Honolulu Museum of Art

Honolulu Museum of Art
Honolulu, HI

Historic Structure Report and Condition Assessment

The Honolulu Museum of Art (HoMA), formerly known as the Honolulu Academy of Arts, was listed on both the Hawaii and National Registers of Historic Places in the 1970s. Due to ongoing deterioration of the roofing, structural framing, building envelopes, and mechanical, electrical, and plumbing systems, HoMA retained WJE to conduct a condition assessment and provide a Historic Structure Report with a framework for treatment of the museum property for continuing maintenance and future development.


The Honolulu Museum of Art is a complex of gallery and administrative spaces arranged around six courtyards connected through a series of colonnades, which spans nearly an entire block of downtown Honolulu. Founded by Anna Rice Cooke, it was opened to the public in 1927. Bertram Grosvenor Goodhue created the original courtyard-focused, Hawaiian-style design, which was only partially completed but influenced the layout and functions of later additions by his successor firm (1931), and architects Albert Ely Ives (1956, 1961) and John Hara (1977, 2001). Much of the original landscape design is credited to Hawaii’s first licensed landscape architect, Catherine Jones Richards.


WJE historic preservation architects and engineers partnered with Notkin Hawaii, Inc. and Hawaii International Environmental Services, Inc. to complete a detailed condition assessment, which included a drone survey of the roofing and historic research for the museum. Visual observations were documented with supporting digital photographs and field notes.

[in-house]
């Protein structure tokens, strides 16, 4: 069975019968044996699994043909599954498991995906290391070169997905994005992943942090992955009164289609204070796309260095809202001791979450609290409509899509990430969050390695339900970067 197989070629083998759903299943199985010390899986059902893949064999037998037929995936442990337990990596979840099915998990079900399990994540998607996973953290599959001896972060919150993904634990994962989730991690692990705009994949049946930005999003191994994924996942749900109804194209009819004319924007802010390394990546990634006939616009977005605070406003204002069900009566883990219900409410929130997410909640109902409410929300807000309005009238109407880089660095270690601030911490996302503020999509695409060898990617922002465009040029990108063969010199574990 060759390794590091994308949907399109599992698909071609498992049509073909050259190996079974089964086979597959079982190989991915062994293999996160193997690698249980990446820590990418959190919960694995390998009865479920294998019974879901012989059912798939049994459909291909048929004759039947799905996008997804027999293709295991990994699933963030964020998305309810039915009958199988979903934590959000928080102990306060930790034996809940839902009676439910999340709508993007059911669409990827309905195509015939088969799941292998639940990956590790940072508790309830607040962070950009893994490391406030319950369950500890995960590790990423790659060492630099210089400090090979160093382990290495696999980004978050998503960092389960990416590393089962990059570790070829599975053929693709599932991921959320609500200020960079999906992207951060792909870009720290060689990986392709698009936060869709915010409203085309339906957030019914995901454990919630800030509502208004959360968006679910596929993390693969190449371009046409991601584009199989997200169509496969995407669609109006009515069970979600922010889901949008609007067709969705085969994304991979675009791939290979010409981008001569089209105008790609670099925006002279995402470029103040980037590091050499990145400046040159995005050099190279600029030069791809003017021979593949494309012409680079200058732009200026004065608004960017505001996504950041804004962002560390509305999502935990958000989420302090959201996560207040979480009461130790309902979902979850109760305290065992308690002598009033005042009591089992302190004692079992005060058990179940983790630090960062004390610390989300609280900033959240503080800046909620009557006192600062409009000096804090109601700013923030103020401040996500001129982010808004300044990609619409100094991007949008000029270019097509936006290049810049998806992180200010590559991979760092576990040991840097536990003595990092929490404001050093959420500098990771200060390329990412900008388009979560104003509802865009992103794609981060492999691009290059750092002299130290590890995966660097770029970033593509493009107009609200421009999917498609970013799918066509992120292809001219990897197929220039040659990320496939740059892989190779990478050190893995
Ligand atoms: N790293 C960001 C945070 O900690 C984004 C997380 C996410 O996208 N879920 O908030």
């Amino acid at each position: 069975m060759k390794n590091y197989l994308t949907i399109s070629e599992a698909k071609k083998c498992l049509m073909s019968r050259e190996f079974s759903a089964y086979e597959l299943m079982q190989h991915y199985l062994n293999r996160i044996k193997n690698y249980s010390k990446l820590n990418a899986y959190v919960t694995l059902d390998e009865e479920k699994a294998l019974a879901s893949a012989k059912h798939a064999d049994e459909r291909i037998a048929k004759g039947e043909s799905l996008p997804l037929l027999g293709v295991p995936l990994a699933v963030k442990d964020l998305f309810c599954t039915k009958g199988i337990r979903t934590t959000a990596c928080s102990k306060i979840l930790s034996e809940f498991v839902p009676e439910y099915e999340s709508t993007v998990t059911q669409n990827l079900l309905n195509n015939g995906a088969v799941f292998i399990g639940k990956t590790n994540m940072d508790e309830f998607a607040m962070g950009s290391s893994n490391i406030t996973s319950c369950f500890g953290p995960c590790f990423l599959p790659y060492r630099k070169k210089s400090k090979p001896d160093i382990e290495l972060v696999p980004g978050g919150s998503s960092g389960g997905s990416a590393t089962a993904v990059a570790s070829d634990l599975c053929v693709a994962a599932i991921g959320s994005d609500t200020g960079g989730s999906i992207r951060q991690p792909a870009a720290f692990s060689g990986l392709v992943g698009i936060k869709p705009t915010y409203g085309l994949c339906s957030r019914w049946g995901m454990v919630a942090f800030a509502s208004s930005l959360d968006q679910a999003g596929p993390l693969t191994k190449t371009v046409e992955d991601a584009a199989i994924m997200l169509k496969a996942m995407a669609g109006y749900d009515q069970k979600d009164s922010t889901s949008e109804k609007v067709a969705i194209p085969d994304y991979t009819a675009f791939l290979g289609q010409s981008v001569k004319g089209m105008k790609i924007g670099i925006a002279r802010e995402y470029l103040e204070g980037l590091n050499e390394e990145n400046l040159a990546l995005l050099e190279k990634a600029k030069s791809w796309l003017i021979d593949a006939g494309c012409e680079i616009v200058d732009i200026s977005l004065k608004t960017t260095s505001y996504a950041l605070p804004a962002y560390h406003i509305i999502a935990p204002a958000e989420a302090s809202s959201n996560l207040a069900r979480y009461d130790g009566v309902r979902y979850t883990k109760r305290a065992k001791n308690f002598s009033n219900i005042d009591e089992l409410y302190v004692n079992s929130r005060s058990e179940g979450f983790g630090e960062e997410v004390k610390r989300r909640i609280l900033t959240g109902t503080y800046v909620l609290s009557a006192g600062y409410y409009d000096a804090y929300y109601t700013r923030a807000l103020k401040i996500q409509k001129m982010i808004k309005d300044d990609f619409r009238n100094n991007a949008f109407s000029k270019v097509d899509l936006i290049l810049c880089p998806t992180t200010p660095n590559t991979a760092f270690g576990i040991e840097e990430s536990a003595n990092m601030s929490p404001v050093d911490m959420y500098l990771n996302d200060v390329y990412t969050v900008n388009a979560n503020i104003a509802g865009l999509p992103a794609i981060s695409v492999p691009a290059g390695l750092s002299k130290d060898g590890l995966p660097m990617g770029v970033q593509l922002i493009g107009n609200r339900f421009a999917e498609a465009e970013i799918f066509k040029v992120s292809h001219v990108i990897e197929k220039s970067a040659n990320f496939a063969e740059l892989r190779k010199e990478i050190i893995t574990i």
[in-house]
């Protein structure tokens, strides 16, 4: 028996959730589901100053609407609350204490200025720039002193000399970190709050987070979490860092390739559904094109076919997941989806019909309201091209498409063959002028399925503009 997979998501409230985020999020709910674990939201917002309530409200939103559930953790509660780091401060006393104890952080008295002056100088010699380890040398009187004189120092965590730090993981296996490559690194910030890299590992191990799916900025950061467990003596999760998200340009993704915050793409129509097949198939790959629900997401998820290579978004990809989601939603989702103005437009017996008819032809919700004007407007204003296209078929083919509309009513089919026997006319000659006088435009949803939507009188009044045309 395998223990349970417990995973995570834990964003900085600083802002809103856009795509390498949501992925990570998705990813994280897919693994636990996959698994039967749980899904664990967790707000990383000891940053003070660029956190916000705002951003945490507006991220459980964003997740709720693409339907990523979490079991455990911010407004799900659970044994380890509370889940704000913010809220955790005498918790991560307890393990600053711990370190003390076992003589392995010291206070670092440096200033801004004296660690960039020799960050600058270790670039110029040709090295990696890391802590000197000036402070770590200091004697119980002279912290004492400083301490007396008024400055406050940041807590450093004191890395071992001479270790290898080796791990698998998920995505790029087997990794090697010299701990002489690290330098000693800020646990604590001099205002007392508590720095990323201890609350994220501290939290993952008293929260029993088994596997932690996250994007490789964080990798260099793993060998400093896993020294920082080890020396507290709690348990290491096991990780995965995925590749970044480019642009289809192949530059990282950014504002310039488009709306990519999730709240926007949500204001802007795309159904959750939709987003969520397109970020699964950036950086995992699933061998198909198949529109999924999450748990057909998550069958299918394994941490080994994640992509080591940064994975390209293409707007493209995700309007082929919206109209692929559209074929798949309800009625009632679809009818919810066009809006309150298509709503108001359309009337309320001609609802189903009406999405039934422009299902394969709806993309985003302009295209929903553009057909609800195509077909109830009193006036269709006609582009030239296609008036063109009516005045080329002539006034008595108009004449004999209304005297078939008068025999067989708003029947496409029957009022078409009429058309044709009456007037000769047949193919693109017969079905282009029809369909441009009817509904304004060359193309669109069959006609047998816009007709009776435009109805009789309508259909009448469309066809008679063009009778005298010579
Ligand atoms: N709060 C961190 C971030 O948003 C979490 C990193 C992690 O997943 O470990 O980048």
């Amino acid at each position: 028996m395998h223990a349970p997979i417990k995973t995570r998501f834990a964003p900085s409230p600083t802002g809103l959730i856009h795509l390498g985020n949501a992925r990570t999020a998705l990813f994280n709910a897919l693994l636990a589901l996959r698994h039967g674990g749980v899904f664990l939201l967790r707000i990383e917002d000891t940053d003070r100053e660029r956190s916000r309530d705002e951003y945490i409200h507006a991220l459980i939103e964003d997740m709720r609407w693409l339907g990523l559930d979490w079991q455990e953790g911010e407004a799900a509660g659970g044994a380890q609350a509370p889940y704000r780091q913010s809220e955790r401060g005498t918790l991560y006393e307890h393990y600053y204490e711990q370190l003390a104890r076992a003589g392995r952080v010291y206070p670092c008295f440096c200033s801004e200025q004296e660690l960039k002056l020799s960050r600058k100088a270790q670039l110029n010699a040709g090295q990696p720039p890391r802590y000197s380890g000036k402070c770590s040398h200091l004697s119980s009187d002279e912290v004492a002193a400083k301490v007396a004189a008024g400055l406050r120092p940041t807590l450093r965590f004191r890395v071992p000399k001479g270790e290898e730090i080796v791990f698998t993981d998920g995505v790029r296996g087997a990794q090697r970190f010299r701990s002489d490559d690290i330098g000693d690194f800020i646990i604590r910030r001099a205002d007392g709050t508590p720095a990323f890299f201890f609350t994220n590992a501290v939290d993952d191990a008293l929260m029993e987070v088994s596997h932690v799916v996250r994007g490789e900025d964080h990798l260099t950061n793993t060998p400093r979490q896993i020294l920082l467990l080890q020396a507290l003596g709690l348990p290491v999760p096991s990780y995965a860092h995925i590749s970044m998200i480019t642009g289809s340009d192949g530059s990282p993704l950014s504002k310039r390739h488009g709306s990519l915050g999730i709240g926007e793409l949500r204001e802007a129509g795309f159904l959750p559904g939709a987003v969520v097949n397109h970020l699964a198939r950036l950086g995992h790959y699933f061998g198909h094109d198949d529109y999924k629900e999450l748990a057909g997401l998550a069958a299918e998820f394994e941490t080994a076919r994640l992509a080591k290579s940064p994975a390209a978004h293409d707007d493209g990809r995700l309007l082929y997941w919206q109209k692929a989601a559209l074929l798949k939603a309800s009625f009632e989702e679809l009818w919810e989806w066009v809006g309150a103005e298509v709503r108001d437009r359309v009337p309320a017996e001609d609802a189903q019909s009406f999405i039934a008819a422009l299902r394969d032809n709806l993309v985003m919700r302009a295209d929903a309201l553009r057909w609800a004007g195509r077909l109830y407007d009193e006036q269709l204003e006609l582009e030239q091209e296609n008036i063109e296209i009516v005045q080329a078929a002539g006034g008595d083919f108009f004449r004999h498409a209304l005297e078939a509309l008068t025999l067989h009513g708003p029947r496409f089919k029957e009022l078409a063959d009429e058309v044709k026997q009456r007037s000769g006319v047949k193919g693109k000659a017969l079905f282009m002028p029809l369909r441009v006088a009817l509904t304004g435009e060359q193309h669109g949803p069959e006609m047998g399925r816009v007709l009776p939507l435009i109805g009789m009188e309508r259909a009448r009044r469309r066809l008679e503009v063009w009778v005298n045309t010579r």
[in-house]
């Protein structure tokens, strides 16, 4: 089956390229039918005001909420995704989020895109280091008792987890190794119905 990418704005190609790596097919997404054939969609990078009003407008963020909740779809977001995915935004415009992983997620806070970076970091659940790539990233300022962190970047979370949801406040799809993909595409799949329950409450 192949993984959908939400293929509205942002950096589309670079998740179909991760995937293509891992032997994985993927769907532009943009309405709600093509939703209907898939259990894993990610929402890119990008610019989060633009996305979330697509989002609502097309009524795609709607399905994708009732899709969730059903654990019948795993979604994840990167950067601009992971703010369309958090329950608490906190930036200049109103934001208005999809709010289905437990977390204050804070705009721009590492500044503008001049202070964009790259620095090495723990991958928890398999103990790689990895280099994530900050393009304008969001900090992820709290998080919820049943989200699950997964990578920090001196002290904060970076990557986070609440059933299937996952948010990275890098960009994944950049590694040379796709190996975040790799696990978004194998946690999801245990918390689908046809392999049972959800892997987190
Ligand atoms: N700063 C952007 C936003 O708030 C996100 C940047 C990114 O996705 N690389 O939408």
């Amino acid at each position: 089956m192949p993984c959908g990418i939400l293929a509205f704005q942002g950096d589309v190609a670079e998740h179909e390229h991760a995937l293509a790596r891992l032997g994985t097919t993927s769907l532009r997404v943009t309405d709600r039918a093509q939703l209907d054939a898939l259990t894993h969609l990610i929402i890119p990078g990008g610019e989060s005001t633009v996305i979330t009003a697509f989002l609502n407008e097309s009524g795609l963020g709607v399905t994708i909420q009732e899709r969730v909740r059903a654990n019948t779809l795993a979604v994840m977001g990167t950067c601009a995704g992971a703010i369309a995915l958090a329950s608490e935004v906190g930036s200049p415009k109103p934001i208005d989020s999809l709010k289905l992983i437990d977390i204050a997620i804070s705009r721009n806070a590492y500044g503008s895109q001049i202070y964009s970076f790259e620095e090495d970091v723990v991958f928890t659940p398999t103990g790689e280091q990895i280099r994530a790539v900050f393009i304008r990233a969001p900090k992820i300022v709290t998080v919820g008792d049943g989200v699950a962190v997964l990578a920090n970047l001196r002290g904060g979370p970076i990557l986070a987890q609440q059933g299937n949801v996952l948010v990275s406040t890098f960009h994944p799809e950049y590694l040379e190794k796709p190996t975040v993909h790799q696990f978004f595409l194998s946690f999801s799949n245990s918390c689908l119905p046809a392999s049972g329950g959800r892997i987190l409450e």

Findings were summarized and presented in a Historic Structure Report, which addressed key issues specific to the museum property, including construction, modification, and repair chronology and history; existing physical conditions of the exterior envelopes; interior spaces and features’ structural framing; and mechanical, electrical, and plumbing systems, as well as the historic significance and integrity of the buildings, courtyards, and lanais.

Using the information gathered from our assessment, we developed an overall treatment recommendation for prioritized preservation and rehabilitation. We prepared specific recommendations for significant features, which addressed observed distressed conditions. All recommendations were developed in consideration of the Secretary of the Interior’s Standards for the Treatment of Historic Properties.